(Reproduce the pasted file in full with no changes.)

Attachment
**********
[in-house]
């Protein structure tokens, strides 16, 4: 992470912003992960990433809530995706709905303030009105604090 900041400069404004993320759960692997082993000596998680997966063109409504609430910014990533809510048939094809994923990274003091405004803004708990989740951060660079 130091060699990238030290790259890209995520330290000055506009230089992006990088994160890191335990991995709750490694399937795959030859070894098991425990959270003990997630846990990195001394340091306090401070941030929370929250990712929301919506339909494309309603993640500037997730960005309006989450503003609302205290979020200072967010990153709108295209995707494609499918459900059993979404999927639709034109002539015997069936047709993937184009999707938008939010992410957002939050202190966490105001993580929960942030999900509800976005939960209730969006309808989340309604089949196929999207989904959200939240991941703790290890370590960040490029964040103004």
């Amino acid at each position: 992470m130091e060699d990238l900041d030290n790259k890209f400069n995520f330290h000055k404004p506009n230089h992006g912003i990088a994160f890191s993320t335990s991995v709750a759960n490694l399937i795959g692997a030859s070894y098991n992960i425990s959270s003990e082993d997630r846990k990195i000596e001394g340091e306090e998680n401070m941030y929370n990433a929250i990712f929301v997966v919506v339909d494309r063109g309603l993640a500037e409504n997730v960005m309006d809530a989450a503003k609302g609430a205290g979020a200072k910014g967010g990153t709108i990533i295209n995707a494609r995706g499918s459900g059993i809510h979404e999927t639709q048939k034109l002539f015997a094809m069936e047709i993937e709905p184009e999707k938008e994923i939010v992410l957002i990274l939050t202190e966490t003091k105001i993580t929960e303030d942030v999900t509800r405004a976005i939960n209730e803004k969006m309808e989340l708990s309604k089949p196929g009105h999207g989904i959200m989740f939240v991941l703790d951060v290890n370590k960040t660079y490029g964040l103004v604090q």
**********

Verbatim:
[in-house]
């Protein structure tokens, strides 16, 4: 992470912003992960990433809530995706709905303030009105604090 900041400069404004993320759960692997082993000596998680997966063109409504609430910014990533809510048939094809994923990274003091405004803004708990989740951060660079 130091060699990238030290790259890209995520330290000055506009230089992006990088994160890191335990991995709750490694399937795959030859070894098991425990959270003990997630846990990195001394340091306090401070941030929370929250990712929301919506339909494309309603993640500037997730960005309006989450503003609302205290979020200072967010990153709108295209995707494609499918459900059993979404999927639709034109002539015997069936047709993937184009999707938008939010992410957002939050202190966490105001993580929960942030999900509800976005939960209730969006309808989340309604089949196929999207989904959200939240991941703790290890370590960040490029964040103004």
């Amino acid at each position: 992470m130091e060699d990238l900041d030290n790259k890209f400069n995520f330290h000055k404004p506009n230089h992006g912003i990088a994160f890191s993320t335990s991995v709750a759960n490694l399937i795959g692997a030859s070894y098991n992960i425990s959270s003990e082993d997630r846990k990195i000596e001394g340091e306090e998680n401070m941030y929370n990433a929250i990712f929301v997966v919506v339909d494309r063109g309603l993640a500037e409504n997730v960005m309006d809530a989450a503003k609302g609430a205290g979020a200072k910014g967010g990153t709108i990533i295209n995707a494609r995706g499918s459900g059993i809510h979404e999927t639709q048939k034109l002539f015997a094809m069936e047709i993937e709905p184009e999707k938008e994923i939010v992410l957002i990274l939050t202190e966490t003091k105001i993580t929960e303030d942030v999900t509800r405004a976005i939960n209730e803004k969006m309808e989340l708990s309604k089949p196929g009105h999207g989904i959200m989740f939240v991941l703790d951060v290890n370590k960040t660079y490029g964040l103004v604090q």